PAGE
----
Hot Seat Status: Bowling Green doesn’t ask for much. He doesn’t have to come up with MAC titles, but the Falcons have to be in the hunt. This isn’t exactly a make-or-break year, but he’ll be in trouble if it’s a clunker. On the flip side, one huge year will make him a hot name.
3. Don Treadwell, Miami University
On offensive coach who helped make Cincinnati and Michigan State rock before taking over the MU job, Treadwell struggled in his first season, but the team was close to coming up with a nice record. The 2010 team managed to win every close game on the way to the MAC title, and last year’s team managed to lose every nail-biter going 1-4 in games decided by seven points or fewer including the last three games of the season. Treadwell’s passing game was outstanding and efficient, the defense wasn’t all that bad, and in a lot of ways the team was better than the 2012 version. He’s a rising coach who could quickly be a hot name if those close losses start going the other way.
Hot Seat Status: There isn’t a ton of pressure on his shoulders going into the season, but 2013 could be a problem if he goes 4-8 again. Everything is in place to make a quick turnaround, and he’s a good coaching prospect who should get time to make the RedHawks strong again.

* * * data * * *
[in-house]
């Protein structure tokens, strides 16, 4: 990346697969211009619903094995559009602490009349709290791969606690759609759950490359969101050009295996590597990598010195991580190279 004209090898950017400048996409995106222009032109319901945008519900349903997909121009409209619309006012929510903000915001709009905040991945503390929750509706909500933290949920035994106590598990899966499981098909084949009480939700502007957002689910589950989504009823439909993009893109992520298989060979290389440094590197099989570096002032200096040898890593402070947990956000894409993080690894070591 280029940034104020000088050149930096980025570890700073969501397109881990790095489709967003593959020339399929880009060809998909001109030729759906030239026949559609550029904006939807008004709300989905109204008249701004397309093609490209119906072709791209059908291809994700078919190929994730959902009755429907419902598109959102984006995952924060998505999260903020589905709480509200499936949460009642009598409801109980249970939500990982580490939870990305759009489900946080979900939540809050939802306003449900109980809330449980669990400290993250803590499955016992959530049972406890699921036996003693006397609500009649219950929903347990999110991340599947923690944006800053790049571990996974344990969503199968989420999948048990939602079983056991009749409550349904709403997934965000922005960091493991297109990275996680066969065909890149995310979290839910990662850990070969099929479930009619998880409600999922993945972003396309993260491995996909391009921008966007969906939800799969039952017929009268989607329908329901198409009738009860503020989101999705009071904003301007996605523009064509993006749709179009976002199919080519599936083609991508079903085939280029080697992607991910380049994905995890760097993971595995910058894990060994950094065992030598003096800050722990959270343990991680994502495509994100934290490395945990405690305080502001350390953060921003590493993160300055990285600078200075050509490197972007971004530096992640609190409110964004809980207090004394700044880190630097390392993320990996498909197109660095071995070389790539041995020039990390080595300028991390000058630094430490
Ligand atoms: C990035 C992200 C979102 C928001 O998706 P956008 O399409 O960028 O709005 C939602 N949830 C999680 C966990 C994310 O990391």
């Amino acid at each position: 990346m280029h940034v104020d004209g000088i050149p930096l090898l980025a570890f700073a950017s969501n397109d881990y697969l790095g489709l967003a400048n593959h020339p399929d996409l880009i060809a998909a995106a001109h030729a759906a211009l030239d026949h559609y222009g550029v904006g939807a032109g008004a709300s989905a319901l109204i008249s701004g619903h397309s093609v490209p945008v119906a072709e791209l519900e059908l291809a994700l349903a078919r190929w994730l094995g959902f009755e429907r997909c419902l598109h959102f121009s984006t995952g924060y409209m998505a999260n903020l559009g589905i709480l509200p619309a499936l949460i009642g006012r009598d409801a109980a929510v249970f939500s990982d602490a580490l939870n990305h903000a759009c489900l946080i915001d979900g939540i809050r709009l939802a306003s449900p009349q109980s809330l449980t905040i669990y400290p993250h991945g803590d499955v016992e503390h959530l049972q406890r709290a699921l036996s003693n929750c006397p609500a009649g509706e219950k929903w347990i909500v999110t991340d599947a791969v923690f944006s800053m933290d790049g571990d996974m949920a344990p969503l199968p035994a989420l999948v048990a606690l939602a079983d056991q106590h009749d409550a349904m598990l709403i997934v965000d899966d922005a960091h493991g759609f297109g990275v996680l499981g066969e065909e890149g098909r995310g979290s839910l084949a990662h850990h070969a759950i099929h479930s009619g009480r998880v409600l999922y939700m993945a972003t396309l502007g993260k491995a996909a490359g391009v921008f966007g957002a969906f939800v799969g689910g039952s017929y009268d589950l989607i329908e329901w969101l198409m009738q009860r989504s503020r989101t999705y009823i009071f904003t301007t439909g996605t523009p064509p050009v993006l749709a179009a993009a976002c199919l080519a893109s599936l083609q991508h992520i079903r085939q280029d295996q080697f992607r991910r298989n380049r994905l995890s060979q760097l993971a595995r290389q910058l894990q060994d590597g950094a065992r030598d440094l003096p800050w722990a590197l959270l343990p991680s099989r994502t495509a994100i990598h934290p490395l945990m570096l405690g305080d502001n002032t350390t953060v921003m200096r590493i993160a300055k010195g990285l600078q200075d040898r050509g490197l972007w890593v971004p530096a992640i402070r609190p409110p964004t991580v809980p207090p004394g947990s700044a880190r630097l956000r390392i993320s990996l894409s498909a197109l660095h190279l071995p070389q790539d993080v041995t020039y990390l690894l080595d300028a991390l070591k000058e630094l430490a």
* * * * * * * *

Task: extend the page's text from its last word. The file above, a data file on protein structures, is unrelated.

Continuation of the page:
2. Darrell Hazell, Kent State
Can he make Kent State a winner? The program has just one winning season since 1987 and two since 1977, but Hazell knows Ohio and was a proven assistant over the last decade at West Virginia, Rutgers, and Ohio State; he knows what winning programs are supposed to do. However, considering he’s a sharp offensive mind, there’s a ton of work to do after finishing second-to-last in the nation in total offense. It was the defense that saved the day on the way to a decent 5-7 season. He might still need a while, but he’s a good coaching prospect and was a nice get for KSU.
Hot Seat Status: Close doesn’t really count at Kent State anymore. The program has been starving for a winner and is desperate to create a buzz around the program. The Golden Flashes went 5-7 in the two years before Hazell took over, and while he can afford a few rough years, there has to be hope on the horizon.
1. Terry Bowden, Akron
It’s not exactly a move back to the big-time, but after a terrific three-year run with 29 wins and three D-II playoff appearance he’s trying to take a step back up. Akron has hit the skids since winning the MAC title in 2005, and was a complete and utter disaster under Rob Ianello going 2-22 over the last few seasons. Bowden is a big enough name and a good enough coach to restore the glory in a hurry, and don’t be shocked if he makes Akron relevant again soon. He’s still young, and he has something to prove.
Hot Seat Status: Compared to being at Auburn, where he went 46-12-1 in the first five years before getting canned after a 1-5 start to the 1998 season, Akron is a walk in the park. If all goes according to plan, he’s a rent-a-coach, sticking around for a few years and building the program back up before getting a chance to show that he really is a top-shelf coach.
MAC West Coaching Analysis & Hot Seat Status